Irish and Northern Irish Leaders Make Contradictory Brexit Demands

Northern Ireland flag Londonderry
The Ulster Banner flies over Londonderry in Northern Ireland, August 17, 2009 (Wikimedia Commons)

Leaders from Ireland and Northern Ireland have made contradictory demands that threaten to hold up the Brexit negotiations.

  • Leo Varadkar, the prime minister of Ireland, has threatened to veto progress in the talks unless a hard border with Northern Ireland is ruled out.
  • Arlene Foster, the leader of the Democratic Unionist Party (DUP) of Northern Ireland, whose support Theresa May’s Conservatives need for their majority in Westminster, has said she will accept neither a barrier between the province and the rest of the United Kingdom nor an agreement that would force Northern Ireland to mirror EU regulations.

They can’t both have their way. Read more “Irish and Northern Irish Leaders Make Contradictory Brexit Demands”

British Reject Plan to Keep Northern Ireland in Customs Union, Single Market

Belfast Northern Ireland
Aerial view of Belfast, Northern Ireland (iStock/Mlenny)

Britain is fighting an EU proposal to keep Northern Ireland in the bloc’s customs union and single market in order to avoid closing the border with the rest of the island.

“We will leave the EU in 2019 as one United Kingdom,” James Brokenshire, Theresa May’s Northern Ireland secretary, has said.

He argued on Monday it would be “impossible” for the province to remain half in EU when the rest of the country exits. Read more “British Reject Plan to Keep Northern Ireland in Customs Union, Single Market”

As Britain Prepares to Leave EU, Irish Eye Unification

British prime minister David Cameron welcomes his Irish counterpart, Enda Kenny, to 10 Downing Street in London, England, November 9, 2015
British prime minister David Cameron welcomes his Irish counterpart, Enda Kenny, to 10 Downing Street in London, England, November 9, 2015 (The Prime Minister’s Office/Georgina Coupe)

Irish prime minister Enda Kenny has for the first time raised the option of unification with Northern Ireland, saying, “The discussion and negotiations that take place over the next period should take into account the possibility.”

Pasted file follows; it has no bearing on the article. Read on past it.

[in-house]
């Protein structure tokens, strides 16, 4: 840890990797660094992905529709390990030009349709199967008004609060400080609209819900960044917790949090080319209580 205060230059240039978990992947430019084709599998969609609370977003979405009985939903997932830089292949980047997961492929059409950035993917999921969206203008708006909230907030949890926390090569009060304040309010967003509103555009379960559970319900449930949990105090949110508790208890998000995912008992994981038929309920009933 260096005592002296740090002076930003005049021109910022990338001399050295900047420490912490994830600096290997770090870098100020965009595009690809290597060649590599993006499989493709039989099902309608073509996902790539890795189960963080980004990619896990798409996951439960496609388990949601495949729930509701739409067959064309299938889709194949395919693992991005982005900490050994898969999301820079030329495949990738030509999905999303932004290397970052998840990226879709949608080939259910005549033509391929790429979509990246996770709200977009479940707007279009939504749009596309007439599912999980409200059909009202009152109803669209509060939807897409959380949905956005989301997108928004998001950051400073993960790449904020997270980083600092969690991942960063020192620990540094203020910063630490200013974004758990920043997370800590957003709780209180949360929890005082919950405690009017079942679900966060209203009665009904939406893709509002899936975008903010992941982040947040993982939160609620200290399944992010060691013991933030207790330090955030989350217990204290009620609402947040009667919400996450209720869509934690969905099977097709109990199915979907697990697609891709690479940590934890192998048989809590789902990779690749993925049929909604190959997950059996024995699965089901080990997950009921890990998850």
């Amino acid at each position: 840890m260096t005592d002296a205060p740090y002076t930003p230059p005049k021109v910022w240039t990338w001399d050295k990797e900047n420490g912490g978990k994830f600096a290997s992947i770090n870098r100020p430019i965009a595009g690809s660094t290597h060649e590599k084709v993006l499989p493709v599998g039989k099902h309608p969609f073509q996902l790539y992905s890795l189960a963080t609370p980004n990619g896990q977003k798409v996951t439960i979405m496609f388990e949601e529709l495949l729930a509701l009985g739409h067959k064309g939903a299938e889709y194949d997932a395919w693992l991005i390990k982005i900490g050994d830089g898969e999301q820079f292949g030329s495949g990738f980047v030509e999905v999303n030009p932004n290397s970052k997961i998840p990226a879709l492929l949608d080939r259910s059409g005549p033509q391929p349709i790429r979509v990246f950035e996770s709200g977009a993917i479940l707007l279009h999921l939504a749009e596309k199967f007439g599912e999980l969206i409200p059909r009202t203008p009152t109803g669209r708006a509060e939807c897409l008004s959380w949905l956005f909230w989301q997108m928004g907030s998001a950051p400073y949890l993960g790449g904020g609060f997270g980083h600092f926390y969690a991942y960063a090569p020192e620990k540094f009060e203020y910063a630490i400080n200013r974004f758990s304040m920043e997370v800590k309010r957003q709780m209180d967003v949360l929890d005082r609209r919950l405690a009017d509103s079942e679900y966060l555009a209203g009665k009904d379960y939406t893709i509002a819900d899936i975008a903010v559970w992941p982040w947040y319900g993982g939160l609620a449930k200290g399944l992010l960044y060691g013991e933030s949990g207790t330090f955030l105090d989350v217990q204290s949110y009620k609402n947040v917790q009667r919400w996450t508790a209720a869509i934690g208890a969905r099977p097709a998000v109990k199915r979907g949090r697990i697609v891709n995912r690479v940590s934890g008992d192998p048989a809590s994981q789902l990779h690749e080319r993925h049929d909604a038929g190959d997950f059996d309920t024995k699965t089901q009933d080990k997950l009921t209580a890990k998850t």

Kenny’s liberal Fine Gael party hasn’t historically advocated the incorporation of British Northern Ireland into the Irish republic, but the European Union referendum last month has made the situation more fluid.

Northern Ireland, like Gibraltar and Scotland, voted largely to stay in the EU while majorities in England and Wales opted to leave. Read more “As Britain Prepares to Leave EU, Irish Eye Unification”

Deal to Preserve Power Sharing in Northern Ireland

The Ulster Banner flies over Londonderry in Northern Ireland, August 17, 2009
The Ulster Banner flies over Londonderry in Northern Ireland, August 17, 2009 (Wikimedia Commons)

The leaders of Northern Ireland’s two largest parties reached a deal on Tuesday to preserve the power-sharing agreement that has kept the peace in the province for two decades.

The breakthrough came after ten weeks of negotiation with the governments of Ireland and the United Kingdom. Read more “Deal to Preserve Power Sharing in Northern Ireland”

Unionists Pull Out of Northern Ireland Executive

Northern Ireland’s first minister, Peter Robinson, stepped down on Thursday and pulled most of his Democratic Unionist Party (DUP) ministers out of the region’s devolved government in an escalation of its standoff with the republican Sinn Féin.

The only unionist cabinet minister who did not resign, Arlene Foster, is taking over as acting first minister.

The resignations come after Robinson failed to gain the backing of other parties to suspend the Northern Ireland assembly and call early elections. His sudden withdrawal from the provincial government casts doubt on a power-sharing agreement that has kept the peace in Britain’s Irish enclave for twenty years. Read more “Unionists Pull Out of Northern Ireland Executive”